CTICU or Trauma/SICU

  1. Hi everyone,
    trying to decide which offer to take aiming to apply for CRNA school in a couple of years....
    A: The CTICU does not have transplant or ECMO, mostly CABG and Valves, still it is a CT, so swan every post-op. I don't have cardiac experience so really looking forward to learn heart well....
    B: The SICU is a level I trauma center that has liver transplants post-op ( that has swans sometimes), lots of trauma ( gsw, mva, etc...), don't have ECMO, they prone the pt for ARDS mostly

    possible C: still have a couple interview schedule for CTICU, one of them are a big center with transplants as well as ecmo ( but I heard they don't train anyone who is less than a year in the unit for ECMO). This place is 1 and half hour drive from my apartment.... ( have two young kids, 3 hours commute seem horrible...)

    any advise?
    Is A a good place to start? is CTICU still has the best shot for CRNA school? Does the experience with heart transplant or ECMO matters a great deal?

    appreciated!
  2. Visit Wenliu profile page

    About Wenliu

    Joined: Mar '18; Posts: 7
    Specialty: 1 year(s) of experience

    8 Comments

  3. by   Grizzly20
    Honestly, A OR B are just fine. I worked trauma/SICU and saw it all. Liver transplants will have you running and using your mind a hell of a lot more than a stable heart valve. I also felt as though I was more versatile than some of the students in my class who just worked CV. Both look excellent on resumes however. I would personally pick the unit that was more adaptable with my lifestyle and kids schedules. Good luck!
  4. by   BigPappaCRNA
    Either one will be fine. It just does not matter. As long as you have consistently good, acute patients, either one will serve you well. Just FYI, please don't get caught up with ECMO. It is almost irrelevant. It will neither make or break your application or career. Same with Swan lines, which are slowly going the way of the dinosaur as well. If I absolutely had to choose, I would go Surgical/Trauma, as there are usually more systems involved, more services and specialties, and more generalized learning, but really, it does not matter at all.
  5. by   Wenliu
    Thank you so much!
  6. by   Wenliu
    thanks a million, I am so glad to know that ECMO and swan do not matter as much as I thought! I was so obsessed with it...
    Still not quiet sure what part of the experience is most helpful in anesthesia career? I heard that acuity and hemodynamic monitoring are important, but what else? thanks
  7. by   SRNA2020
    It's what you make of the experience and how intelligently you can speak on it during your school interviews. I worked on a Level 1 trauma MICU, and I got into my top 2 choices. We use pressors, sedatives and pralytics on our unit almost everyday. Also, we have patients with central lines, arterial and CVP monitoring. I had other people who aspire to be CRNAs tell me switch into SICU or CTICU because apparently those are the only units that schools prefer. I have to make a footnote and say that, I had a high GPA, CCRN-CMC, and leadership to go along with that. I would advice you to pick the Level 1 trauma unit.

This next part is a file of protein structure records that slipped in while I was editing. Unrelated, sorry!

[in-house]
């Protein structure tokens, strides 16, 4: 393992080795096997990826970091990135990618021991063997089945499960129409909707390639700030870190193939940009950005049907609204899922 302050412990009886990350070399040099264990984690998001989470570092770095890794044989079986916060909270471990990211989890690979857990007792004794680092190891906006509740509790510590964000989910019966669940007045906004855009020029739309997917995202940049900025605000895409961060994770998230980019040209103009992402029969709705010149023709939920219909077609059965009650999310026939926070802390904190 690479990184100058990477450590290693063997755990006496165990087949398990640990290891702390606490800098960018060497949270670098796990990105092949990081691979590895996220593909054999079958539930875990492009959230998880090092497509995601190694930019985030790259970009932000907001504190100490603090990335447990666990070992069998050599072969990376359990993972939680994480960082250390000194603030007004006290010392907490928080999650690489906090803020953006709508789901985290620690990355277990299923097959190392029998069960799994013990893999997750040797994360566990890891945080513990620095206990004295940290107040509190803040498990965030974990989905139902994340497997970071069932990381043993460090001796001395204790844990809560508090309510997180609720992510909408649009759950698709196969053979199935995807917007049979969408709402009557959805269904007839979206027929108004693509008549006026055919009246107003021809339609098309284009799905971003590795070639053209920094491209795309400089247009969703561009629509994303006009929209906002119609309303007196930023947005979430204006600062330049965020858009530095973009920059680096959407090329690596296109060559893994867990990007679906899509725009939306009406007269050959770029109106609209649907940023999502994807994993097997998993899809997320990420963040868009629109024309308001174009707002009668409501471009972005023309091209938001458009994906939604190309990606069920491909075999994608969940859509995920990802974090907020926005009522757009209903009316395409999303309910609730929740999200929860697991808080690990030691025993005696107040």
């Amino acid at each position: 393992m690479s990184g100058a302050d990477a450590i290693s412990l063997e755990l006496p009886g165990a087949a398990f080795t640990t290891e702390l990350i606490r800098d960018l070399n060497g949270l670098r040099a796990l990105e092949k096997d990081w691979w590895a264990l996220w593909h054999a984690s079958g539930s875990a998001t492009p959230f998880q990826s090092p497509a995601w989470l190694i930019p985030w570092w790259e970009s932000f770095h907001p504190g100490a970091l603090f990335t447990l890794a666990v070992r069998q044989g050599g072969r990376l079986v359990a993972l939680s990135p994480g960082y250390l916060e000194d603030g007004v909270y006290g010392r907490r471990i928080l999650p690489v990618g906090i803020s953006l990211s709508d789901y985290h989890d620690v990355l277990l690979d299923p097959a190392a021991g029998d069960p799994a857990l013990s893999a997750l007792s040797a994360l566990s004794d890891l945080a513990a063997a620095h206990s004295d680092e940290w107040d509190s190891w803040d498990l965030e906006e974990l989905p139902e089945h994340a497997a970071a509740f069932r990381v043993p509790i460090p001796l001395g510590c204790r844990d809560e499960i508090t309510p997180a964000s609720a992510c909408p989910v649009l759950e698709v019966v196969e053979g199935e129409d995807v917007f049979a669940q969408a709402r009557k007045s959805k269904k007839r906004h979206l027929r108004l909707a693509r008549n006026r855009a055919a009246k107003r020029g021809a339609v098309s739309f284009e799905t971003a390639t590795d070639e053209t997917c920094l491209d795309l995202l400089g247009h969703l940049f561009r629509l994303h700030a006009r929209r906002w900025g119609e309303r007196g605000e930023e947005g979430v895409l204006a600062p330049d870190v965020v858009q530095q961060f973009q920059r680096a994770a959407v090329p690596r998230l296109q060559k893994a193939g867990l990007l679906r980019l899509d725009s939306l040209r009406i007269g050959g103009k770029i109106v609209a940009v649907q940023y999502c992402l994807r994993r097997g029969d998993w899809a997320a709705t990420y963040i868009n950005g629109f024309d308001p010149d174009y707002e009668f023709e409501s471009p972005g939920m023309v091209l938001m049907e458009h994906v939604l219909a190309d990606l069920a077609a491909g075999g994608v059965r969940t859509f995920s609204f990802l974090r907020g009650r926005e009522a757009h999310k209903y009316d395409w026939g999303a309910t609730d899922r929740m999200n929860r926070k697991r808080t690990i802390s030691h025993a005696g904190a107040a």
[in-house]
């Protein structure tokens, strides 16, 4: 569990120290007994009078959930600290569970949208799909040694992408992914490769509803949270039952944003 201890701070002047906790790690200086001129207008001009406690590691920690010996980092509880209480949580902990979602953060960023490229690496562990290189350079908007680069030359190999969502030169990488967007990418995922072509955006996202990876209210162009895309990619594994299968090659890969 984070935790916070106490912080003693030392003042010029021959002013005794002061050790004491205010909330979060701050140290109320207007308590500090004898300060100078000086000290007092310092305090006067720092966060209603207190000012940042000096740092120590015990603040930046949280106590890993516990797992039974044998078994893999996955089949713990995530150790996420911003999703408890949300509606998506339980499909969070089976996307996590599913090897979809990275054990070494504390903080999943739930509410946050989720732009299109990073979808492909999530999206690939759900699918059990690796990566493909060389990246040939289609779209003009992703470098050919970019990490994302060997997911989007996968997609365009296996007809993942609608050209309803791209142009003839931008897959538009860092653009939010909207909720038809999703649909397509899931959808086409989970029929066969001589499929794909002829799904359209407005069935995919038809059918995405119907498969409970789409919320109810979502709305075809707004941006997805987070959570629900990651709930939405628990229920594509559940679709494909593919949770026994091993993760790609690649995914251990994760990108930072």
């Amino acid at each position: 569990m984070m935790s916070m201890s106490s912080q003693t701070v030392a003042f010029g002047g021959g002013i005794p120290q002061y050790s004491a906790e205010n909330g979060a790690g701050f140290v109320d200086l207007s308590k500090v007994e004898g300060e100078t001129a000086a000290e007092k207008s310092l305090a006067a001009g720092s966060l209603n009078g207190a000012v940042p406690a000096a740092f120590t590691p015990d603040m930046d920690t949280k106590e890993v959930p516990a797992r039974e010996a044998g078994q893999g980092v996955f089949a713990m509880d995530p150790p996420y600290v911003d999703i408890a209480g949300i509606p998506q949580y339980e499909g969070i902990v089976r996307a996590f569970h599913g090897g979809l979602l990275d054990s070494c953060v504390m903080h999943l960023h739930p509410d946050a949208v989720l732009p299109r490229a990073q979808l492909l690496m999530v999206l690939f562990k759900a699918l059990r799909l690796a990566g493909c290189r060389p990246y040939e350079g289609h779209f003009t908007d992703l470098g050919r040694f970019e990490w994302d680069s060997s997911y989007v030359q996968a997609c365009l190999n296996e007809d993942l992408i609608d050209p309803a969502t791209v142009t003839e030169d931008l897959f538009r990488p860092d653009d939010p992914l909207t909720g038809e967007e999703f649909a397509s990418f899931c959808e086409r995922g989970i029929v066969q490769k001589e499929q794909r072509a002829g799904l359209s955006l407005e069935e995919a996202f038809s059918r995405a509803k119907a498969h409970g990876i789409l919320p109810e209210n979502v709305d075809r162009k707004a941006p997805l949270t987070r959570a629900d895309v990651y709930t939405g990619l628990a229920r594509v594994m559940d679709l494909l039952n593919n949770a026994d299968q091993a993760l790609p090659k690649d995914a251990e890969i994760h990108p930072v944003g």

8. by   Wenliu
    Thanks a lot for your insights! My Gpa is definitely not going to help. I am doing some graduate level courses and hope it helps, so far all As. Will get CCRN for sure...I think experience is something I have more control right now....
  9. by   ProgressiveThinking
    I agree with SRNA2020 about the MICU experience. I worked in a teaching hospital MICU (in reality it was mixed with surgery and neurosurgery patients), and a lot of our MICU patients were SICK with a lot of lines and multiple pressors. I learned WAY more from the medicine patient population than I did with the surgical population. I didn't do hearts though.

    A lot of our traumas went to surgery, were resuscitated, and then extubated shortly thereafter. There's a nice turnover of patients. Sure, you get your bad patients who need to be transfused with the level 1, but for the most part I would say the medicine patient population is a lot sicker at baseline which means patients stay on the unit for a lot longer which can become trying. My hospital had a lot of traumas and most seemed to be younger GSWs and MVAs, but some SICU patients do end up getting transferred to the medicine service, and some of the sicker medicine patients end up needing surgery, so there's a lot of overlap.

    With all that being said I'd have to agree with BigPapaCRNA. Both sound fine, but the SICU seems more generalized which makes it sound more appealing. The fact that my ICU was more of a general ICU I think has helped me more than anything in CRNA school so far. You can always contact the PD of the programs that you're interested in and see which one they prefer as well.
  10. by   Telenurse1990
    Quote from Wenliu
    thanks a million, I am so glad to know that ECMO and swan do not matter as much as I thought! I was so obsessed with it...
    Still not quiet sure what part of the experience is most helpful in anesthesia career? I heard that acuity and hemodynamic monitoring are important, but what else? thanks
    I'm not sure why everyone keeps saying that swans are being phased out. Every CCU/CVICU I have worked (when I was a traveler) uses them often. Every post cardiac surgery patient has them from my experience. Swan experience is valuable, but not the "be all end all". But it's better to understand them than to not. Just my opinion tho.

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